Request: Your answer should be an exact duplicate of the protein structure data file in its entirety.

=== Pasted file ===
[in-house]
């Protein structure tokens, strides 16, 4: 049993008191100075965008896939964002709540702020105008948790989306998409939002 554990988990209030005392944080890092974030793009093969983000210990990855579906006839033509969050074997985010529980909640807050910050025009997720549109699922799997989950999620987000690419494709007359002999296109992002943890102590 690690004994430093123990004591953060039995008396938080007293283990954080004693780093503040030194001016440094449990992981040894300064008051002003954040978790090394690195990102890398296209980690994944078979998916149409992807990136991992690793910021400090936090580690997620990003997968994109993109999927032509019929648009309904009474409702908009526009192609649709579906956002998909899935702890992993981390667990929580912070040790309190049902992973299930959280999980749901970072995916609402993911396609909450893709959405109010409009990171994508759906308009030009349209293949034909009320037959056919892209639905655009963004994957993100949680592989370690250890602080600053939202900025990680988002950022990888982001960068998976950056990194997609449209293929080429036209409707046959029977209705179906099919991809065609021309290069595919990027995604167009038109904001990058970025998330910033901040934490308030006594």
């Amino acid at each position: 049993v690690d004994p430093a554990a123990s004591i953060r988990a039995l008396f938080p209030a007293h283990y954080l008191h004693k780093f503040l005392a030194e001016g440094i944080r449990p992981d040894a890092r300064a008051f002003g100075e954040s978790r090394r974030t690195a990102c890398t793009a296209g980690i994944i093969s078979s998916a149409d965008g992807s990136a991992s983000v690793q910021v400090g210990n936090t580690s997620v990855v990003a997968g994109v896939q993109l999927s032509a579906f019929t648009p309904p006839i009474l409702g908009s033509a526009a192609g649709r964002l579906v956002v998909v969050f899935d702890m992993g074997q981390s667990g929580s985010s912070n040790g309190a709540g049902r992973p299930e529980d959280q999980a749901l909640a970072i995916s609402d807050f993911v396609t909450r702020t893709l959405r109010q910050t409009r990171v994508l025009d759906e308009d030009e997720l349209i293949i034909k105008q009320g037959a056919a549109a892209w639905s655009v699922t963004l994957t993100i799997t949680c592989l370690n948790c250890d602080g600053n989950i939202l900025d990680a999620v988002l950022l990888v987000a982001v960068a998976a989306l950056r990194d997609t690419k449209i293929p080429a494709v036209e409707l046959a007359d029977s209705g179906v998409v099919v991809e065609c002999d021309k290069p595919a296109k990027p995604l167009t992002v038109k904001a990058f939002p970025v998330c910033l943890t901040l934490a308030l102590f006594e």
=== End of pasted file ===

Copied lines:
[in-house]
């Protein structure tokens, strides 16, 4: 049993008191100075965008896939964002709540702020105008948790989306998409939002 554990988990209030005392944080890092974030793009093969983000210990990855579906006839033509969050074997985010529980909640807050910050025009997720549109699922799997989950999620987000690419494709007359002999296109992002943890102590 690690004994430093123990004591953060039995008396938080007293283990954080004693780093503040030194001016440094449990992981040894300064008051002003954040978790090394690195990102890398296209980690994944078979998916149409992807990136991992690793910021400090936090580690997620990003997968994109993109999927032509019929648009309904009474409702908009526009192609649709579906956002998909899935702890992993981390667990929580912070040790309190049902992973299930959280999980749901970072995916609402993911396609909450893709959405109010409009990171994508759906308009030009349209293949034909009320037959056919892209639905655009963004994957993100949680592989370690250890602080600053939202900025990680988002950022990888982001960068998976950056990194997609449209293929080429036209409707046959029977209705179906099919991809065609021309290069595919990027995604167009038109904001990058970025998330910033901040934490308030006594």
């Amino acid at each position: 049993v690690d004994p430093a554990a123990s004591i953060r988990a039995l008396f938080p209030a007293h283990y954080l008191h004693k780093f503040l005392a030194e001016g440094i944080r449990p992981d040894a890092r300064a008051f002003g100075e954040s978790r090394r974030t690195a990102c890398t793009a296209g980690i994944i093969s078979s998916a149409d965008g992807s990136a991992s983000v690793q910021v400090g210990n936090t580690s997620v990855v990003a997968g994109v896939q993109l999927s032509a579906f019929t648009p309904p006839i009474l409702g908009s033509a526009a192609g649709r964002l579906v956002v998909v969050f899935d702890m992993g074997q981390s667990g929580s985010s912070n040790g309190a709540g049902r992973p299930e529980d959280q999980a749901l909640a970072i995916s609402d807050f993911v396609t909450r702020t893709l959405r109010q910050t409009r990171v994508l025009d759906e308009d030009e997720l349209i293949i034909k105008q009320g037959a056919a549109a892209w639905s655009v699922t963004l994957t993100i799997t949680c592989l370690n948790c250890d602080g600053n989950i939202l900025d990680a999620v988002l950022l990888v987000a982001v960068a998976a989306l950056r990194d997609t690419k449209i293929p080429a494709v036209e409707l046959a007359d029977s209705g179906v998409v099919v991809e065609c002999d021309k290069p595919a296109k990027p995604l167009t992002v038109k904001a990058f939002p970025v998330c910033l943890t901040l934490a308030l102590f006594e």